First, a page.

If Mr. Ellison has his way, an oligopoly of Oracle, SAP and Microsoft will divvy up the huge market for enterprise software. It worked for the oil industry, why not software? Giant oil companies justified there mergers on the basis the oil industry was mature and economies of scale were essential to compete in the global economy. Such factors hardly apply here. Does anyone believe Oracle will produce better software, or cheaper software, by taking out Peoplesoft? Does anyone really doubt enterprise software will rebound? The Fortune 1000 will, once again, seek competitive advantage through the innovative use of technology, and the software industry will respond. Except one of its most successful and talented players won’t be there to innovate as it has in the past.

And finally, at the risk of opening Pandora’s Box, isn’t time to talk about whether we’re applying the correct criteria to assess hostile takeovers? Are the only valid yardsticks whether the combination complies with antitrust laws and provides fair value to the target’s shareholders? Do shareholders have a fiduciary obligation to their company’s customers who spent billions on the company’s products, presumably boosting the stock price and contributing to the premium? Is anything owed to the target’s employees, other than two weeks severance? Should it be so easy? Does morality have any place in this debate? Would you be offended by a brazen billionaire who bought and destroyed a half-dozen Cezanne paintings simply to boost the value of his less notable Cezanne? Perhaps it’s time to rethink our approach to hostile takeovers.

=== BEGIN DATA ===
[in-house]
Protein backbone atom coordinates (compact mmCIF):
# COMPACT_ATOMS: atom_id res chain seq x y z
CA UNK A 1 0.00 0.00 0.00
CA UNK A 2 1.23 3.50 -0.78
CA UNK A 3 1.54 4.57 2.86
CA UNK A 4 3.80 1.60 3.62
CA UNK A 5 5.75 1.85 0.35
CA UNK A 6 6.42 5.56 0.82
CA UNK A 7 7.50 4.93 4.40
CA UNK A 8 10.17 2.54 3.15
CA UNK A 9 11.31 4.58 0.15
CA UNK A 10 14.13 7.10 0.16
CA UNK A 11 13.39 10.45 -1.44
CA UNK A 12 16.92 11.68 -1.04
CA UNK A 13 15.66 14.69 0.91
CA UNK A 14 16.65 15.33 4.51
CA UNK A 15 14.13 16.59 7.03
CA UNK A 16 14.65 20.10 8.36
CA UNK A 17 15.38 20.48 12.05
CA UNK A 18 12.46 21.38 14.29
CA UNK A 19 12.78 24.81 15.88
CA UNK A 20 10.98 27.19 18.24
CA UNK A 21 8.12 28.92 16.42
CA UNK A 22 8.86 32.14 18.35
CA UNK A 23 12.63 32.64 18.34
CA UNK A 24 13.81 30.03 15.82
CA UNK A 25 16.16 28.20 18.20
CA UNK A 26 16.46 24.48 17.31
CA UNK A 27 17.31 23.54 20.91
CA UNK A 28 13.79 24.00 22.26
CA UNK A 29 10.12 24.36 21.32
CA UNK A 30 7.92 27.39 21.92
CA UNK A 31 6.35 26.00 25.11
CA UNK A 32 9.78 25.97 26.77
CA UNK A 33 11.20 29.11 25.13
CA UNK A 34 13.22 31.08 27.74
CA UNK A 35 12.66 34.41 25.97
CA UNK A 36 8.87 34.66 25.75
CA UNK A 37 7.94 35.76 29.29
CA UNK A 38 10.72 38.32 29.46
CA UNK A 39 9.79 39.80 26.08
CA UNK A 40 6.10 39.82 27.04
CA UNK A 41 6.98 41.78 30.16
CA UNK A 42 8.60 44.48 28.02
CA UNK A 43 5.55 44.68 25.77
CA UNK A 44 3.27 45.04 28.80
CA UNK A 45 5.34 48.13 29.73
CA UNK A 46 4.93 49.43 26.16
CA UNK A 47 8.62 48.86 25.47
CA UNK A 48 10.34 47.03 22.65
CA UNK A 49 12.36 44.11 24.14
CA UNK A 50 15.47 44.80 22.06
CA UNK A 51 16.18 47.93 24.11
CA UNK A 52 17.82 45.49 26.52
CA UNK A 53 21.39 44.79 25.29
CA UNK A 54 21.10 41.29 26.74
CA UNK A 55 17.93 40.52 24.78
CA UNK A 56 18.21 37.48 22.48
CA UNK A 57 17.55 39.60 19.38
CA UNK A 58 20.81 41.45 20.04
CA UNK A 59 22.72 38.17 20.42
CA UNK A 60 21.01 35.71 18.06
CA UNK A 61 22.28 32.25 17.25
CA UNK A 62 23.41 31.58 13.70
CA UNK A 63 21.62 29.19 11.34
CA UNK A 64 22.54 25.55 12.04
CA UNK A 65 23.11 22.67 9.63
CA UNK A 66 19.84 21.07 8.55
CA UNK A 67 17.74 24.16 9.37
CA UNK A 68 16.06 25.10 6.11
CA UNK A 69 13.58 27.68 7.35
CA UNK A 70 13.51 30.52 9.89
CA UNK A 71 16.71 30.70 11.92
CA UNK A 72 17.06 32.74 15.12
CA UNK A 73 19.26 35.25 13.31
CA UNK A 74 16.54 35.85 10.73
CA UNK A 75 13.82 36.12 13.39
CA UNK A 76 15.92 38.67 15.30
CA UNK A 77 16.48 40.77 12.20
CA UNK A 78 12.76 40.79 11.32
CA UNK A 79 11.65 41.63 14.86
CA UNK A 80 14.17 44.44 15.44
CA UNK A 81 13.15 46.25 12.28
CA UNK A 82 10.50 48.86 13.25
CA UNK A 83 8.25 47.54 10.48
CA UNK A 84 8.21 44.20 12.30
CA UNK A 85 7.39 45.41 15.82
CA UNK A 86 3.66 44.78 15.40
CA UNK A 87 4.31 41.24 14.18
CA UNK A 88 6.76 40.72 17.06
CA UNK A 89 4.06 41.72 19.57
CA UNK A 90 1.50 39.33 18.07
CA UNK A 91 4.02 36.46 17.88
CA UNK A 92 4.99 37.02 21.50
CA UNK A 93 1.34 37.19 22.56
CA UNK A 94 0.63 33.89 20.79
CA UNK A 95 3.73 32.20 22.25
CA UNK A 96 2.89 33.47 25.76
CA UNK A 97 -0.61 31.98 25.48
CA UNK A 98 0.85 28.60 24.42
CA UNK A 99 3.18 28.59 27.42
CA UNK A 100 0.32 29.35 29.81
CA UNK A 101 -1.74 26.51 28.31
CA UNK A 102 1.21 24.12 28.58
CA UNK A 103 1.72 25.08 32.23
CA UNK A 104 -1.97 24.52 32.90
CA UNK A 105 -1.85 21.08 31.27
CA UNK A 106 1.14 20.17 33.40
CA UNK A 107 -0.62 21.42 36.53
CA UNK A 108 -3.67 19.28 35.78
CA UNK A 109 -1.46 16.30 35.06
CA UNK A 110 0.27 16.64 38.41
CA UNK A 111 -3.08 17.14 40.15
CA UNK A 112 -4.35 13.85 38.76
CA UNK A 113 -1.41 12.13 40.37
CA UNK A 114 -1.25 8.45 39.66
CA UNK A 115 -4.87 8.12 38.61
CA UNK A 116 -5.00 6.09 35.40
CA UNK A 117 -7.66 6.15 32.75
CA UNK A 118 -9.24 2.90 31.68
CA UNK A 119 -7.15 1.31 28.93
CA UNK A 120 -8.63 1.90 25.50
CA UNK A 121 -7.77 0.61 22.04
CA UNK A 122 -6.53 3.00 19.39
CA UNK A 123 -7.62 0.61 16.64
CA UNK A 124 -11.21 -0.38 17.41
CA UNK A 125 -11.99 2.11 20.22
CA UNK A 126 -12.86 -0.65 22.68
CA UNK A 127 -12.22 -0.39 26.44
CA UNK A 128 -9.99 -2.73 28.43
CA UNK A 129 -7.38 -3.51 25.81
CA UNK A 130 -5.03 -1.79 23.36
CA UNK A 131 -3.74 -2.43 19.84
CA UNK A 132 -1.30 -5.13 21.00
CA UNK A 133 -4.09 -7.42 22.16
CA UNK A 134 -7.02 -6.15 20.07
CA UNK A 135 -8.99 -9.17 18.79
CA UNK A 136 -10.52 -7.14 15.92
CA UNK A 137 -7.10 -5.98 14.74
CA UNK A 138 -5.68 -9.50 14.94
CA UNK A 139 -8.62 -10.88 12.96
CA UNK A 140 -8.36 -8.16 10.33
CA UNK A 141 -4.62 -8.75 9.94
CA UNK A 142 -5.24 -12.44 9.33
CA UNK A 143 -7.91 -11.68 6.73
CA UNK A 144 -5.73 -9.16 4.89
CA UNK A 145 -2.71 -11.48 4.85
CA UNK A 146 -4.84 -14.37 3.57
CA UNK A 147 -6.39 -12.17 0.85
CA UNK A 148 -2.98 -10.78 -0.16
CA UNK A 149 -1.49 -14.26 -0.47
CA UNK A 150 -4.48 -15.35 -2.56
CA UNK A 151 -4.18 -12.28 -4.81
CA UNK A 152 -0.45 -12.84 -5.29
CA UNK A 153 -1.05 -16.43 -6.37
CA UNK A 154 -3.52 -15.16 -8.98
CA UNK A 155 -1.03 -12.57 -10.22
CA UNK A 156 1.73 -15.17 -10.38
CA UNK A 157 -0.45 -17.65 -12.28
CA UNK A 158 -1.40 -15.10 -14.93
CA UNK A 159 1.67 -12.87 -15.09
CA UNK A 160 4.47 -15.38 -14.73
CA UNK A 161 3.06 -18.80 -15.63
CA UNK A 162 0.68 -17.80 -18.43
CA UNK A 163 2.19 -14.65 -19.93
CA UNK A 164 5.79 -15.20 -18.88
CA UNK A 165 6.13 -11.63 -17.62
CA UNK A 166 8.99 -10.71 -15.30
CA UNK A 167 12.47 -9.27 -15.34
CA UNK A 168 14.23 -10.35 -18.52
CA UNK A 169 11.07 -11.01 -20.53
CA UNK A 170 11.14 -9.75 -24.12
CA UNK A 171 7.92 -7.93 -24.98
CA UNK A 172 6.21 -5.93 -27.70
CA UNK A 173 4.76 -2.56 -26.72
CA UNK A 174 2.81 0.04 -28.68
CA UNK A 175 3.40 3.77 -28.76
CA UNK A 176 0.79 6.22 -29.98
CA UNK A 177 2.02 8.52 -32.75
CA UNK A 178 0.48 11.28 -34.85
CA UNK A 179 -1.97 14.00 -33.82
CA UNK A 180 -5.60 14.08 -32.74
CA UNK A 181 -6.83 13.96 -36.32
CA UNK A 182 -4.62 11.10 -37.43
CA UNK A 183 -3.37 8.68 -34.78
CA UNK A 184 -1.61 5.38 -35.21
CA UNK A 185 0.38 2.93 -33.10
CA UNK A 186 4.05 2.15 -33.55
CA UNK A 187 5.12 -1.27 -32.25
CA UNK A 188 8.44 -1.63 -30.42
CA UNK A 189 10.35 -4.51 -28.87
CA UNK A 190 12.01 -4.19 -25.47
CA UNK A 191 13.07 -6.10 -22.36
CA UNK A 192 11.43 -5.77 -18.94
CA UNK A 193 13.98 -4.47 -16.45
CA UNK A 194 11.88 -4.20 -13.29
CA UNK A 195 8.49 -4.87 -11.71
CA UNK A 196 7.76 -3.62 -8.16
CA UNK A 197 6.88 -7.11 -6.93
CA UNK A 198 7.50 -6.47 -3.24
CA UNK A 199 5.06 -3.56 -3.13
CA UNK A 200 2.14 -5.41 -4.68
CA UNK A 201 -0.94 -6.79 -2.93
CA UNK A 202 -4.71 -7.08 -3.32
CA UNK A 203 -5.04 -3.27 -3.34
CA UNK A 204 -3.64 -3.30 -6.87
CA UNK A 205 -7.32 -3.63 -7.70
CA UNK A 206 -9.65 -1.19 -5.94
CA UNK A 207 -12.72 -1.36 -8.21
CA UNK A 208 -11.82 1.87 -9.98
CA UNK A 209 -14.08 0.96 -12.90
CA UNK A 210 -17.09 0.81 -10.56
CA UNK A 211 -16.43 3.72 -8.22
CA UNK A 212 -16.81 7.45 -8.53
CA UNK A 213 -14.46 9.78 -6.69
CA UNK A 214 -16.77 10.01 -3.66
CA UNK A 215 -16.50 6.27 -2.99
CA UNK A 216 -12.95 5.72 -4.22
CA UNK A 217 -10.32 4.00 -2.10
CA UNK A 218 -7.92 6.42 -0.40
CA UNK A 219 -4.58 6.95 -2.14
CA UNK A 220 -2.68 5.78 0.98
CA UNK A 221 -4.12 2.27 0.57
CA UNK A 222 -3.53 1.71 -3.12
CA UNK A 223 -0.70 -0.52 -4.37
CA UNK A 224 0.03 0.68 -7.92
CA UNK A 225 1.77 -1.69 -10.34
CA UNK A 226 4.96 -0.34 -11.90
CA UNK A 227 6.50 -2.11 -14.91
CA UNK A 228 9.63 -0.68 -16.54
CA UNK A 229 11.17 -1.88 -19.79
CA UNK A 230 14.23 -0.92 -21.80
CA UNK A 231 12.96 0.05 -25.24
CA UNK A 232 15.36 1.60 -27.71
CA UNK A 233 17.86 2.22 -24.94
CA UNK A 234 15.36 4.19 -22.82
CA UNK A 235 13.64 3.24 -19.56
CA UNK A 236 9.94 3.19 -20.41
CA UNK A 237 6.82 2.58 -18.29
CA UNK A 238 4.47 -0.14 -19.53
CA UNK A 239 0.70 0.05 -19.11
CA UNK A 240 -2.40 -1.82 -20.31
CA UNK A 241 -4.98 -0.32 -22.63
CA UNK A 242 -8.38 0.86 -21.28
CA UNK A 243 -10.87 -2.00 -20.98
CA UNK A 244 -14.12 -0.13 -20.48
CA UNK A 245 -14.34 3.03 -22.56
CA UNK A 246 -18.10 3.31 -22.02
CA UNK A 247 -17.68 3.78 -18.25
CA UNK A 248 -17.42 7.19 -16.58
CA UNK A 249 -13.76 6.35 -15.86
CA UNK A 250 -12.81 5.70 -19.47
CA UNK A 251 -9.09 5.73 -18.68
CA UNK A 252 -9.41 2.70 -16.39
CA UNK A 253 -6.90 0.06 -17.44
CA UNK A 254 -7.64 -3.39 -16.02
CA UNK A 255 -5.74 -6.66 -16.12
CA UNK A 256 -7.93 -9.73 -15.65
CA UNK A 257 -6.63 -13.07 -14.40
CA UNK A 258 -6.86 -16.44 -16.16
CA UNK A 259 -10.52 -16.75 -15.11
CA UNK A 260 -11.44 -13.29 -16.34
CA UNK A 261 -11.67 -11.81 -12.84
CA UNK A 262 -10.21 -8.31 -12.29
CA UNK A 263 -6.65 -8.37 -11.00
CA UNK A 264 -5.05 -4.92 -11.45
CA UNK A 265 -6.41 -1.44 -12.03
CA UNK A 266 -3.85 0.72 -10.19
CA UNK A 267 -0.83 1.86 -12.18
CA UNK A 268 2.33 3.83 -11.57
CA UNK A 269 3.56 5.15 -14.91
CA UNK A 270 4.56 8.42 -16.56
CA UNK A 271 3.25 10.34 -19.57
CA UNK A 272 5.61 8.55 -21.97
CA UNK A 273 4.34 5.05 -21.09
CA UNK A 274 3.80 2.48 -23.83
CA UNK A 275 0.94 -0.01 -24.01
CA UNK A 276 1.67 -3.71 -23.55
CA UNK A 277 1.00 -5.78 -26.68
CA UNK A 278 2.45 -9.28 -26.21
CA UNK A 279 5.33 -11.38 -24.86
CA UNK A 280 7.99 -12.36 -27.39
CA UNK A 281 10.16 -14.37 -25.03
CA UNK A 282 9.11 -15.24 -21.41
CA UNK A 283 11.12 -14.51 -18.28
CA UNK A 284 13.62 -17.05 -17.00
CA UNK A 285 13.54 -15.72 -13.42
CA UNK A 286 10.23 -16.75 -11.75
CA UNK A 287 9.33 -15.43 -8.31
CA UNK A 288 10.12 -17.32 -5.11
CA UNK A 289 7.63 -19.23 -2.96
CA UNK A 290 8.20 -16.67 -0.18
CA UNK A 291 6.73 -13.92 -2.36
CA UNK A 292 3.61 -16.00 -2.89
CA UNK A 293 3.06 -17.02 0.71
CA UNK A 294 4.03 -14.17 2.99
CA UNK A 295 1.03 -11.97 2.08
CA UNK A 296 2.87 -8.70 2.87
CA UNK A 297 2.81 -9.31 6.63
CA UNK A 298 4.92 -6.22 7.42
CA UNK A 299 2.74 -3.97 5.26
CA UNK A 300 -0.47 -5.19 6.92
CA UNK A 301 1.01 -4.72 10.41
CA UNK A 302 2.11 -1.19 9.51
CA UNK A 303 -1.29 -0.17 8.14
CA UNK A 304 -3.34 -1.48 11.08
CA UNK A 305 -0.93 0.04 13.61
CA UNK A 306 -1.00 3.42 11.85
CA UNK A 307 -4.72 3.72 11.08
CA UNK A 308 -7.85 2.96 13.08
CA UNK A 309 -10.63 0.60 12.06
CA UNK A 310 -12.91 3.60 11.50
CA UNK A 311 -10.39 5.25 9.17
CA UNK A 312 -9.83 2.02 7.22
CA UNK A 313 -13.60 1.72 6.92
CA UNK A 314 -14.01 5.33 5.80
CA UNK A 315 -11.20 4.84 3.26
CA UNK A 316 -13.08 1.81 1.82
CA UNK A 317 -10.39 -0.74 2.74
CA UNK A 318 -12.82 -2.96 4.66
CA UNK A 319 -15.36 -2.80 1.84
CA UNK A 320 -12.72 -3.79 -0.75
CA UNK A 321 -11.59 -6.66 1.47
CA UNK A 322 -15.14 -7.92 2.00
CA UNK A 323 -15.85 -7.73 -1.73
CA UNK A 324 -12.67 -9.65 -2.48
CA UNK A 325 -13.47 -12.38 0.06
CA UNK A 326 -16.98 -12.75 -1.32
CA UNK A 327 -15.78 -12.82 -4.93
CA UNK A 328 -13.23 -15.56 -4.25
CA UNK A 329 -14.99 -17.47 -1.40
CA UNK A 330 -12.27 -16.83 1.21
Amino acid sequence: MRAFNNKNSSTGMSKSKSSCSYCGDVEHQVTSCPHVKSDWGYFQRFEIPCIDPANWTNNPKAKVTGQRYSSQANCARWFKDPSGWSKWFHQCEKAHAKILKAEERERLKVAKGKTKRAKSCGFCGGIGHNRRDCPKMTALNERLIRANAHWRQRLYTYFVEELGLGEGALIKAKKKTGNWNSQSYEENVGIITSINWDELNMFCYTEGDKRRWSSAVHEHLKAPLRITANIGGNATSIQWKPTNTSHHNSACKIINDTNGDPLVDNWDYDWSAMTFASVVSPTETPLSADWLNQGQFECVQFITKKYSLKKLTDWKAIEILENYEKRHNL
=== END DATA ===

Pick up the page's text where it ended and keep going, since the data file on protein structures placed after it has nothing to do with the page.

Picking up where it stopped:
PeopleSoft (Nasdaq:PSFT) to acquire J.D. Edwards (Nasdaq:JDEC)
Category: Enterprise resource planning
Purchase Price: $1,350,000,000EV
Seller Revenue: $886,000,000
Revenue Multiple: 1.5x
Payment Terms: Cash & stock

SEG’s Perspective: